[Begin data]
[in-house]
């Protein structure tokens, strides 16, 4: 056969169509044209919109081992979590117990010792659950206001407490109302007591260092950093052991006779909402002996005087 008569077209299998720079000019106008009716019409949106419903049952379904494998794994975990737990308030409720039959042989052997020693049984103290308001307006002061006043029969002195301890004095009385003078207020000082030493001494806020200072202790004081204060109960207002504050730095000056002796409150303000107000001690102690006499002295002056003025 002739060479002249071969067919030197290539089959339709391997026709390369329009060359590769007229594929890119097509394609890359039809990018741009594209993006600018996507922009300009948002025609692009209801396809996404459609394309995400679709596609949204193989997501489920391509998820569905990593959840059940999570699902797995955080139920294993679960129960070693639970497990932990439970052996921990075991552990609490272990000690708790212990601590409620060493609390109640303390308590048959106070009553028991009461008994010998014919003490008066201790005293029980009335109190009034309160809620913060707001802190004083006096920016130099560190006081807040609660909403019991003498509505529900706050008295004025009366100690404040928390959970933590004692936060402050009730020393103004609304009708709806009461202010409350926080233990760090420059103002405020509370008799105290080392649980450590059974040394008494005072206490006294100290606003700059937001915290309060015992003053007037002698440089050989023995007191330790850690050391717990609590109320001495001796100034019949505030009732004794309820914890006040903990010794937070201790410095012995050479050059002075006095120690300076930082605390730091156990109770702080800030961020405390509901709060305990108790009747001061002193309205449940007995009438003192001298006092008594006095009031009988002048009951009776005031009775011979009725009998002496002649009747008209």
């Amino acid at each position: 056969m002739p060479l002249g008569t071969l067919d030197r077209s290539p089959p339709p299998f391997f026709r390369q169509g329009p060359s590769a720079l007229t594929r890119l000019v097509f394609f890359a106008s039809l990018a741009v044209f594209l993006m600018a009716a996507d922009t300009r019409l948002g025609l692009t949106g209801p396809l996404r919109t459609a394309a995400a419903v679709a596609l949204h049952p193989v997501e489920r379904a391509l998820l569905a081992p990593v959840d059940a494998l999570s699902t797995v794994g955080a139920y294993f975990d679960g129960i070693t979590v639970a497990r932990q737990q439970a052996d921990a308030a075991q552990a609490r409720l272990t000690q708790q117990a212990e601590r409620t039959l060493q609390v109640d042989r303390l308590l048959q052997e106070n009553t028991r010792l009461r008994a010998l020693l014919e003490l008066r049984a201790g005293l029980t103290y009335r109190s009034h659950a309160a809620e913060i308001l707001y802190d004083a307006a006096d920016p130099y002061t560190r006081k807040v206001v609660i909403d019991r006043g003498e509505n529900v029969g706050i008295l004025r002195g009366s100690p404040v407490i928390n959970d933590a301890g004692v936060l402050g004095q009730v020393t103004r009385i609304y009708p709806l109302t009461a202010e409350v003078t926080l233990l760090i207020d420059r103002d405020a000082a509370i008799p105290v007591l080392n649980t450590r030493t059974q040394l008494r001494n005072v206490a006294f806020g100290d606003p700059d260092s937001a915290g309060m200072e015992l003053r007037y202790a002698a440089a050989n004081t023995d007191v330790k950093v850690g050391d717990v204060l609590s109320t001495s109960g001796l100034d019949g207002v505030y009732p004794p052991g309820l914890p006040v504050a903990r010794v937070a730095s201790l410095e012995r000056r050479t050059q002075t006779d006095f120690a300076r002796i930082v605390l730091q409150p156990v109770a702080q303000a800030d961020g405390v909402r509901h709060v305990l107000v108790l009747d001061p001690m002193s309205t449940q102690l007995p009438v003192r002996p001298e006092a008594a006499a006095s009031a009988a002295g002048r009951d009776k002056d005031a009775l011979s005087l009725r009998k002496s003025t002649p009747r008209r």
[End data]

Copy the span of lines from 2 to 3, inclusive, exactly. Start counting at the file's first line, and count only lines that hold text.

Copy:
């Protein structure tokens, strides 16, 4: 056969169509044209919109081992979590117990010792659950206001407490109302007591260092950093052991006779909402002996005087 008569077209299998720079000019106008009716019409949106419903049952379904494998794994975990737990308030409720039959042989052997020693049984103290308001307006002061006043029969002195301890004095009385003078207020000082030493001494806020200072202790004081204060109960207002504050730095000056002796409150303000107000001690102690006499002295002056003025 002739060479002249071969067919030197290539089959339709391997026709390369329009060359590769007229594929890119097509394609890359039809990018741009594209993006600018996507922009300009948002025609692009209801396809996404459609394309995400679709596609949204193989997501489920391509998820569905990593959840059940999570699902797995955080139920294993679960129960070693639970497990932990439970052996921990075991552990609490272990000690708790212990601590409620060493609390109640303390308590048959106070009553028991009461008994010998014919003490008066201790005293029980009335109190009034309160809620913060707001802190004083006096920016130099560190006081807040609660909403019991003498509505529900706050008295004025009366100690404040928390959970933590004692936060402050009730020393103004609304009708709806009461202010409350926080233990760090420059103002405020509370008799105290080392649980450590059974040394008494005072206490006294100290606003700059937001915290309060015992003053007037002698440089050989023995007191330790850690050391717990609590109320001495001796100034019949505030009732004794309820914890006040903990010794937070201790410095012995050479050059002075006095120690300076930082605390730091156990109770702080800030961020405390509901709060305990108790009747001061002193309205449940007995009438003192001298006092008594006095009031009988002048009951009776005031009775011979009725009998002496002649009747008209």
């Amino acid at each position: 056969m002739p060479l002249g008569t071969l067919d030197r077209s290539p089959p339709p299998f391997f026709r390369q169509g329009p060359s590769a720079l007229t594929r890119l000019v097509f394609f890359a106008s039809l990018a741009v044209f594209l993006m600018a009716a996507d922009t300009r019409l948002g025609l692009t949106g209801p396809l996404r919109t459609a394309a995400a419903v679709a596609l949204h049952p193989v997501e489920r379904a391509l998820l569905a081992p990593v959840d059940a494998l999570s699902t797995v794994g955080a139920y294993f975990d679960g129960i070693t979590v639970a497990r932990q737990q439970a052996d921990a308030a075991q552990a609490r409720l272990t000690q708790q117990a212990e601590r409620t039959l060493q609390v109640d042989r303390l308590l048959q052997e106070n009553t028991r010792l009461r008994a010998l020693l014919e003490l008066r049984a201790g005293l029980t103290y009335r109190s009034h659950a309160a809620e913060i308001l707001y802190d004083a307006a006096d920016p130099y002061t560190r006081k807040v206001v609660i909403d019991r006043g003498e509505n529900v029969g706050i008295l004025r002195g009366s100690p404040v407490i928390n959970d933590a301890g004692v936060l402050g004095q009730v020393t103004r009385i609304y009708p709806l109302t009461a202010e409350v003078t926080l233990l760090i207020d420059r103002d405020a000082a509370i008799p105290v007591l080392n649980t450590r030493t059974q040394l008494r001494n005072v206490a006294f806020g100290d606003p700059d260092s937001a915290g309060m200072e015992l003053r007037y202790a002698a440089a050989n004081t023995d007191v330790k950093v850690g050391d717990v204060l609590s109320t001495s109960g001796l100034d019949g207002v505030y009732p004794p052991g309820l914890p006040v504050a903990r010794v937070a730095s201790l410095e012995r000056r050479t050059q002075t006779d006095f120690a300076r002796i930082v605390l730091q409150p156990v109770a702080q303000a800030d961020g405390v909402r509901h709060v305990l107000v108790l009747d001061p001690m002193s309205t449940q102690l007995p009438v003192r002996p001298e006092a008594a006499a006095s009031a009988a002295g002048r009951d009776k002056d005031a009775l011979s005087l009725r009998k002496s003025t002649p009747r008209r």